Ideas and Strategies
that Support
Differentiated Instruction
Marcia B. Imbeau
Associate Professor
University of Arkansas
[email protected]
Differentiation
Is a teacher’s response to learner’s needs
Guided by general principles of differentiation
Respectful tasks
Quality Curriculum
Content
Flexible grouping
Continual assessment
Teachers can differentiate through
Process
Product
Building Community
Affect/Environment
According to students’
Readiness
Interest
Learning Profile
Through a variety of instructional strategies such as:
RAFTS…Graphic Organizers…Scaffolding Reading…Cubing…Tic-Tac-Toe…Learning
Contracts….Tiering… Learning/Interest Centers… Independent Studies…Intelligence
Preferences..Orbitals..Complex Instruction…4MAT…WebQuests & Web Inquiry…ETC.
What have you tried? What worked and what didn’t?
Working in your small groups, take a minute and share
your efforts. This isn’t meant to be a contest but
the only way to get very good at something is to
practice so….please share what you have been able to
do up to this point and thank you for helping us all to
learn!
To do this task make a chart recording what you have
been able to do thus far. Put your name, subject &
grade, what you tried, how it worked, and any
questions or concerns that you have.
Differentiation is
responsive teaching
rather than one-sizefits-all teaching.
“It means teachers proactively plan
varied approaches to what
students need to learn, how they
will learn it, and/or how they will
show what they have learned
in order to increase the likelihood
that each student will learn as
much as he or she can, as
efficiently as possible.”
What is differentiation?
Differentiation is
classroom practice
that looks
eyeball to eyeball
with the reality
that kids differ, and the most effective
teachers do whatever it takes to hook
the whole range of kids on learning.
-Tomlinson (2001)
“Differentiation is making sure that
the right students get the right
learning tasks at the right time. Once
you have a sense of what each
student holds as ‘given’ or ‘known’
and what he or she needs in order to
learn, differentiation is no longer an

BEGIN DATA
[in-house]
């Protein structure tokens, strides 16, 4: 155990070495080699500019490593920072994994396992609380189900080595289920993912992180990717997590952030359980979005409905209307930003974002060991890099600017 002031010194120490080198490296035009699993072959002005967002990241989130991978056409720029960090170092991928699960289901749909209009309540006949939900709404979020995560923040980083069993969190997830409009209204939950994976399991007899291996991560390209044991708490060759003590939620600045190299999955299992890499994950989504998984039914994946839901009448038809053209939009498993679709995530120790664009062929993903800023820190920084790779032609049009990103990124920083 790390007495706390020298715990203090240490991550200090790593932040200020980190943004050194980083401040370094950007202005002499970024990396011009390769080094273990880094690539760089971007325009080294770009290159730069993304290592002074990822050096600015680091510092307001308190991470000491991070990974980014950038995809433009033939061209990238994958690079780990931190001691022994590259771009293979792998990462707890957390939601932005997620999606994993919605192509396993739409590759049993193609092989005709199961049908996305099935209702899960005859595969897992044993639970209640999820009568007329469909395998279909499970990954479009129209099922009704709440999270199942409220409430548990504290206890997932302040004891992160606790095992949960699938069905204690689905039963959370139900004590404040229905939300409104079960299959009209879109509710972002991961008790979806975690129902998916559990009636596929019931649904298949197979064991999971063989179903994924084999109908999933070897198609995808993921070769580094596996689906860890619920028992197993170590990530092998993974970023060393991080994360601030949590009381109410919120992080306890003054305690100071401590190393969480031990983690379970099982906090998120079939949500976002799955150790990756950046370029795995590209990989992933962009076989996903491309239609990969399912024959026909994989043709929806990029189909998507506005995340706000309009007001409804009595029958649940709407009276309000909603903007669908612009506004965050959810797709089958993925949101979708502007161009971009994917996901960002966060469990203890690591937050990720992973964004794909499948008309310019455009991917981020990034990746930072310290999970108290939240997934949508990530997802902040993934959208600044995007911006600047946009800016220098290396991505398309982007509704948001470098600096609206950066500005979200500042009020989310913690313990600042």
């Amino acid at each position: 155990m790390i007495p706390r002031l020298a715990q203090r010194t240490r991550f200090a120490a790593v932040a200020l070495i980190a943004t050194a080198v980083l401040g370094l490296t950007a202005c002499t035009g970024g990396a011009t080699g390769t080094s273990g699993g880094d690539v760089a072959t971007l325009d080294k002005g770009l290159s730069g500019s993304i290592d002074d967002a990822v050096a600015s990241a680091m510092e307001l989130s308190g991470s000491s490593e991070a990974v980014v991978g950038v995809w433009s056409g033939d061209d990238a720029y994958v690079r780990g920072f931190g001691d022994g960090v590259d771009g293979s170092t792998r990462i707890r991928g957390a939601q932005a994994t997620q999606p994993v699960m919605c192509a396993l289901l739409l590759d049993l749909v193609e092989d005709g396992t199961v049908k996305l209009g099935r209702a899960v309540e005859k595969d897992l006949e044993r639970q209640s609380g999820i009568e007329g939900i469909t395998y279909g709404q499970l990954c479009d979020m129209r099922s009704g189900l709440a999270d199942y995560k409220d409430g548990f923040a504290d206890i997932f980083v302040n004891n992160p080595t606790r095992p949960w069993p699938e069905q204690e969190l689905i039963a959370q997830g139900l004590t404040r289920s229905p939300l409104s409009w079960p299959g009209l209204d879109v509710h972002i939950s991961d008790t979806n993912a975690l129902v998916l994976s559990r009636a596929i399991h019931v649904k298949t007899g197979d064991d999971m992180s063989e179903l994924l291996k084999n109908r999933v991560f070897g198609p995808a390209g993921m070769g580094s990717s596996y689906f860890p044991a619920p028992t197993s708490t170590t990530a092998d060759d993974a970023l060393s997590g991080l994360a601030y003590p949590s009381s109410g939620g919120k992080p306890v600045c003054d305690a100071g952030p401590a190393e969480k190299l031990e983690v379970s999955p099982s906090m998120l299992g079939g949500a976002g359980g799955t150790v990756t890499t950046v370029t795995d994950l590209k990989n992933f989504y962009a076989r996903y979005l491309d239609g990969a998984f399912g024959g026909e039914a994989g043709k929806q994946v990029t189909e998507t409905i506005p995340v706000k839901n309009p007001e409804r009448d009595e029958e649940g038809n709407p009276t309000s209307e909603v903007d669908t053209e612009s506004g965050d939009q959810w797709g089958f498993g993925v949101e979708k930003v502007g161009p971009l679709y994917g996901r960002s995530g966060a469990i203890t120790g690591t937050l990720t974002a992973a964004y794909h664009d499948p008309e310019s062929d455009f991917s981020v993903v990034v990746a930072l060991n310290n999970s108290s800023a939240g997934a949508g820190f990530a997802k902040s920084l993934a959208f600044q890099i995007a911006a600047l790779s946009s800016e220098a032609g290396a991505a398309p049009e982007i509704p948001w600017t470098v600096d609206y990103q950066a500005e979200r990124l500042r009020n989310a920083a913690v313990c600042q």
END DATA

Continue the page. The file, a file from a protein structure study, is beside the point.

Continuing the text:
option; it is an obvious response.”
Assessment as Learning: Using Classroom Assessment to Maximize Student Learning
Lorna M. Earl
Corwin Press, Inc. – 2003 – pp. 86-87
“It’s a way of thinking about
the classroom with the goals of
honoring each student’s
learning needs and maximizing
each student’s learning capacity
while developing a solid
community of learners.”
Differentiation doesn’t suggest
that a teacher can be all things
to all individuals all the time. It
does, however, mandate that a
teacher create a reasonable
range of approaches to
learning much of the time, so
that most students find learning
a fit much of the time.
Differentiation as
“Universal Design”
• At the beginning of the planning
process, the teacher asks, “What
supports and adaptations should I
build into the lesson to address
learning needs of particular students
that will likely help others as well?”
At its most basic level,
differentiating instruction
means “shaking up” what
goes on in the classroom
so that students have
multiple options for
taking in information,
making sense of ideas,
and expressing
what they learn.
It’s teaching so that “typical”
students; students with disabilities;
students who are gifted; and
students from a range of cultural,
ethnic, and language groups can
learn together, well.
Not just inclusion, but inclusive
teaching.
Based on Peterson, J., & Hitte, M. (2003). Inclusive teaching: Creating effective schools for all learners.
Boston: Allyn & Bacon, p. xix.
Differentiation begins with the
teacher’s mindset that students
of any age need active
involvement with and support
from adults who care to help
them construct a worthy
life.
Think about it……..
•How do these definitions & ideas
mesh with yours?
•What else would
you add to the
definitions and ideas as a
result of your evolving
understandings?
•Which ideas seem to you to be
“just a part of good teaching”?
Big Idea
of Differentiation:
Responding to
Readiness,
Interest,
Learning Profile
Student Traits
There are four student traits
that teachers must often
address to ensure effective
and efficient learning.
Those are readiness,
interest, learning profile,
and affect.
Student Traits
Readiness refers to a student’s
knowledge, understanding, and
skill related to a particular
sequence of learning. Only when
a student works at a level of
difficulty that is both challenging
and attainable for that student
does learning take place.
Tomlinson, 2003